Children killed in DR Congo attack, say UN peacekeepers

A UN mission in DR Congo (MONUSCO) armoured personnel carrier patrols in North Kivu

More than 20 people, including women and children, have been killed in eastern Democratic Republic of Congo, UN peacekeepers say.

Most appeared to have been hacked to death on Friday and Saturday in two villages in North Kivu, including three girls who were raped and then beheaded.

It is not clear who carried out the attacks, but the UN mission said the atrocities would "not go unpunished".

At least 10 armed groups operate in eastern DR Congo.

The attacks took place near the town of Beni, which is about 250km (150 miles) north of Goma.

The youngest victim is thought to have been only a few months old," the UN Organization Stabilization Mission in the Democratic Republic of the Congo (Monusco) said.

Three girls appear to have been raped and then beheaded. A child's dismembered body is said to have been found in a tree, in the village of Musuku, the statement said.

Officials and civil society organisations in North Kivu accused the Allied Democratic Forces-National Army Liberation of Uganda (ADF-Nalu) of carrying out the attacks.

The ADF-Nalu is considered to be the only Islamist organisation in the region.

The UN has more than 19,000 troops in DR Congo, with an attack force given the mandate of neutralising armed groups.

Analysts say the killings highlight the challenges faced by UN and Congolese forces in eastern Congo, despite the defeat of the M23 rebels.

The government signed a peace deal last week with the rebel movement, which took up arms in April 2012, accusing the authorities of marginalising the ethnic Tutsi minority and failing to honour previous peace accords.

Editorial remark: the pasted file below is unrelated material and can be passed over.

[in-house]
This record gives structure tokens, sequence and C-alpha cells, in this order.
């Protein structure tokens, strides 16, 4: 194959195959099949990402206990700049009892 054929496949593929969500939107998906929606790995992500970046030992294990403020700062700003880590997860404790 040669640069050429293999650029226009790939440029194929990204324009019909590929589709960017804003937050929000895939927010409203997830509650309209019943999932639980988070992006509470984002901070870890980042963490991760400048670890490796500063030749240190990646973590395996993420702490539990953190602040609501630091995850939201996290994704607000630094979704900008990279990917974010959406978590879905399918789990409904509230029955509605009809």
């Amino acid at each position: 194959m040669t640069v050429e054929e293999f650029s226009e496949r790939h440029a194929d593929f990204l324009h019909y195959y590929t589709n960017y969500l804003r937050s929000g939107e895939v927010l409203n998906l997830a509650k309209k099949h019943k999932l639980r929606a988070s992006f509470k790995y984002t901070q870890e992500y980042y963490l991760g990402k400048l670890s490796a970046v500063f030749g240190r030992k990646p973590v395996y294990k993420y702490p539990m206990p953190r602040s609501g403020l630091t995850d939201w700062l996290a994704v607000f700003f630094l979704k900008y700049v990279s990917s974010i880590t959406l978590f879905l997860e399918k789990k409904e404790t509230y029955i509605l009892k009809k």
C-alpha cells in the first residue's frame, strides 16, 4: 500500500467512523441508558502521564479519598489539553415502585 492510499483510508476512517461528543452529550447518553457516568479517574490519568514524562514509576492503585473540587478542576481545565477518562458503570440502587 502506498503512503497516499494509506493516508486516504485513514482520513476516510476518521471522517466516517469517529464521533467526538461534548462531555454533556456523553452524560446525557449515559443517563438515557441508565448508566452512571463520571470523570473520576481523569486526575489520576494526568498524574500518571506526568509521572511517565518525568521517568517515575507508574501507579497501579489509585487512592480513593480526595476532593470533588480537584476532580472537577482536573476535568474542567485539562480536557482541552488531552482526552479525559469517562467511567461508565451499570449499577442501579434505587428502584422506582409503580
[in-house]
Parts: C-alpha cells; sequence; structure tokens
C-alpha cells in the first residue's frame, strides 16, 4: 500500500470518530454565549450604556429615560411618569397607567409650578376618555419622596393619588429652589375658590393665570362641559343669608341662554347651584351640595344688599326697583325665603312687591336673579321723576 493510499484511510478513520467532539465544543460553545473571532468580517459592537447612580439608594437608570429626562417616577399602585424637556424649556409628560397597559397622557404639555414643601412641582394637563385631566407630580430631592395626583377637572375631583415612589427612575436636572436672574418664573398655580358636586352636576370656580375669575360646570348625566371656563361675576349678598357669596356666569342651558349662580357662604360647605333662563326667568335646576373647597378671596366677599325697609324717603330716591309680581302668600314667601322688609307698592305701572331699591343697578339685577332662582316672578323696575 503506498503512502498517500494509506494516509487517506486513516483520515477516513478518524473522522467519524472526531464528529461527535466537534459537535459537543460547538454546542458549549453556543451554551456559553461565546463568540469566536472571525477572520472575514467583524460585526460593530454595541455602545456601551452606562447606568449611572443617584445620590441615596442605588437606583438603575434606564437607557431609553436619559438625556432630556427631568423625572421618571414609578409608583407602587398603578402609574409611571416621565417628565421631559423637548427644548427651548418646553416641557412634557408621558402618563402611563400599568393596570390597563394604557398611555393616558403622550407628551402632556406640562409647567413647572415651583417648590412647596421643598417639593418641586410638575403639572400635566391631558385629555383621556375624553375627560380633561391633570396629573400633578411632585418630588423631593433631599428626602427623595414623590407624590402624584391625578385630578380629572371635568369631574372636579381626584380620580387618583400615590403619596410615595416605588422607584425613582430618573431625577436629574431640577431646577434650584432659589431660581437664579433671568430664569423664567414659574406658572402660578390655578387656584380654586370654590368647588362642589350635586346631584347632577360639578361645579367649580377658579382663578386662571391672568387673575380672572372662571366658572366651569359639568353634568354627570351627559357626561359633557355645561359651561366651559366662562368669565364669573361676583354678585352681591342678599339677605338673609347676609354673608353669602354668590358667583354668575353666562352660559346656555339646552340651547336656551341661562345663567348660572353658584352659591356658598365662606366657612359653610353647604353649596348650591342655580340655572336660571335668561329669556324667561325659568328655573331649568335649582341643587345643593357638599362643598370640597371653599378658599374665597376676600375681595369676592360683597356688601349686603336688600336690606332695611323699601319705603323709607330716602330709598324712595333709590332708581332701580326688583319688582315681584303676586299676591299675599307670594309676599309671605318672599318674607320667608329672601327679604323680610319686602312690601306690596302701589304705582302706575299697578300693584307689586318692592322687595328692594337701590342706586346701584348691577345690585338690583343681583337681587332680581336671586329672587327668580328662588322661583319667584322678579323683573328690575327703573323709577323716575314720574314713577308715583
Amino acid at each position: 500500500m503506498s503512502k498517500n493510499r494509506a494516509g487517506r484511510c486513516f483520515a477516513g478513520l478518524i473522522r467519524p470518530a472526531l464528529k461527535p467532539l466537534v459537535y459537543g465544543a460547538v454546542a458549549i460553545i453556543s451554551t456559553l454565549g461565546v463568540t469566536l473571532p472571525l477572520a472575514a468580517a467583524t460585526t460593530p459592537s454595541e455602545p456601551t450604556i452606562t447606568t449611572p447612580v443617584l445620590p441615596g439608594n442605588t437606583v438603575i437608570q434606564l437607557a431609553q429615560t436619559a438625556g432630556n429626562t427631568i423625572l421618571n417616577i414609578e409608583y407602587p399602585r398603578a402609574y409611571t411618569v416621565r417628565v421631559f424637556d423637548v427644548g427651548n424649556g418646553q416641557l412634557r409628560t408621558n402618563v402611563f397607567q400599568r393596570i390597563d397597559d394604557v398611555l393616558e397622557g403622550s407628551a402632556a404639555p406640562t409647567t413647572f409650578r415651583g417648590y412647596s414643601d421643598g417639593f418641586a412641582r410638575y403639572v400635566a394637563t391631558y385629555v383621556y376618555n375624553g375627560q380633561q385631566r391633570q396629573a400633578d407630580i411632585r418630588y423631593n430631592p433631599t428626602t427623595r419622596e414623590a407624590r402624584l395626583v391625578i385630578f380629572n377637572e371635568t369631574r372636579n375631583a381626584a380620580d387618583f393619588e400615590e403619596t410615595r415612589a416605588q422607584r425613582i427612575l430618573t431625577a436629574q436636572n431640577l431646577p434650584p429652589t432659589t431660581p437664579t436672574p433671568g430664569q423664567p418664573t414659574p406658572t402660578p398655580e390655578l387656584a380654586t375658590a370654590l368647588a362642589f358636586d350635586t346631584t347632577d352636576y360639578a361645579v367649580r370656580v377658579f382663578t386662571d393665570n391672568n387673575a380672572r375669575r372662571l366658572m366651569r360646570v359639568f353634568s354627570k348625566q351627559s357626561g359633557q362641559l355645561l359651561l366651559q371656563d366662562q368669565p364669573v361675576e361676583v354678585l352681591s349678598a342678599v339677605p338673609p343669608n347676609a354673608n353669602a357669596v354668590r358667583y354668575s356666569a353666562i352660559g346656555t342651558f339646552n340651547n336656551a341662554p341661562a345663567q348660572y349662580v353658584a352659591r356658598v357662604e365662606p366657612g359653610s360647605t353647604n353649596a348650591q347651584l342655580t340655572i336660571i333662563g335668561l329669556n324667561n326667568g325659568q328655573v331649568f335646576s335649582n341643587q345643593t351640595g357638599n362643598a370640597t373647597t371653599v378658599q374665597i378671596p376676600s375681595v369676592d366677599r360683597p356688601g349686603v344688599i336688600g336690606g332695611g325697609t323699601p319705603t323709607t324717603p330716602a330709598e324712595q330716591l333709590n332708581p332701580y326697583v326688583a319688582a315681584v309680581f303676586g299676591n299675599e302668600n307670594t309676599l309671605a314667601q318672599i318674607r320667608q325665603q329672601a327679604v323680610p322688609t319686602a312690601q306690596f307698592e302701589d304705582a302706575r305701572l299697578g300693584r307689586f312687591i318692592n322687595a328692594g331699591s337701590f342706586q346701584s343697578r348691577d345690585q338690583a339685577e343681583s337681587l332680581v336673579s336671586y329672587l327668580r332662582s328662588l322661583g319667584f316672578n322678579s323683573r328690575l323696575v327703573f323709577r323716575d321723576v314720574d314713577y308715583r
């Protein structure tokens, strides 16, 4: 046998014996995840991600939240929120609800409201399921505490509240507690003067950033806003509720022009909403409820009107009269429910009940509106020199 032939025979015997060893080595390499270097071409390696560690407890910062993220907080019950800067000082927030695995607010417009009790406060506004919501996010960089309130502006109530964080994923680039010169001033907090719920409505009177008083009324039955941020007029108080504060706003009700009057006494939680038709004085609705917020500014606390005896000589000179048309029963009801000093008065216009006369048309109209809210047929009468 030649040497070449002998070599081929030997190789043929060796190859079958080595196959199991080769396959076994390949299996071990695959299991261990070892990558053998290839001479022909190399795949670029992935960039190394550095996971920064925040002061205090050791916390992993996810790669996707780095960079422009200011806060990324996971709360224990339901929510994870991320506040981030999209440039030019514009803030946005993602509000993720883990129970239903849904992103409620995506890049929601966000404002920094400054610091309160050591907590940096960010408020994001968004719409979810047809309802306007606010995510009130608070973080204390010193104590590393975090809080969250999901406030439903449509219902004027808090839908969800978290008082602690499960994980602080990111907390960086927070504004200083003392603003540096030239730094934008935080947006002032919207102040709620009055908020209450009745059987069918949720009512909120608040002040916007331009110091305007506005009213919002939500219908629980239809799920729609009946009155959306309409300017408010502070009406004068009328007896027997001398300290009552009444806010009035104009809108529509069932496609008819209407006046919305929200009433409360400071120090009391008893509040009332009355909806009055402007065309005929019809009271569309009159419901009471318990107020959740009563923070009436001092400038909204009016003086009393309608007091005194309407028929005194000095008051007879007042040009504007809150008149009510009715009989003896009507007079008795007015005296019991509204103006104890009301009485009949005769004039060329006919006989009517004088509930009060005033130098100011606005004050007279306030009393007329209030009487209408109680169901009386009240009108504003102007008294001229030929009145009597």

Eastern DR Congo has been wracked by conflict since 1994, when Hutu militias fled across the border from Rwanda after carrying out a genocide against Tutsis and moderate Hutus.

Understanding DR Congo

Image caption Eastern DR Congo is awash with a variety of different rebel groups. This is a snapshot of their locations in late 2012. Some have come from neighbouring countries, while others have formed as self-defence groups. Many are taking advantage of the lack of a strong state to seize control of the area's mineral riches.
Image caption The Democratic Republic of Congo covers 2,344,858 square km of land in the centre of Africa, making it the 12th largest country in the world.
Image caption With an estimated population of 75.5 million, DR Congo is the fourth most populous country in Africa. Some 35% of the population live in cities and the capital Kinshasa is by far the largest, with more than 8 million inhabitants. DR Congo has around 200 ethnic identities with the majority of people belonging to the Kongo, Luba and Mongo groups.
Image caption DR Congo has abundant mineral wealth. It has more than 70% of the world's coltan, used to make vital components of mobile phones, 30% of the planet's diamond reserves and vast deposits of cobalt, copper and bauxite. This wealth however has attracted looters and fuelled the country's civil war.

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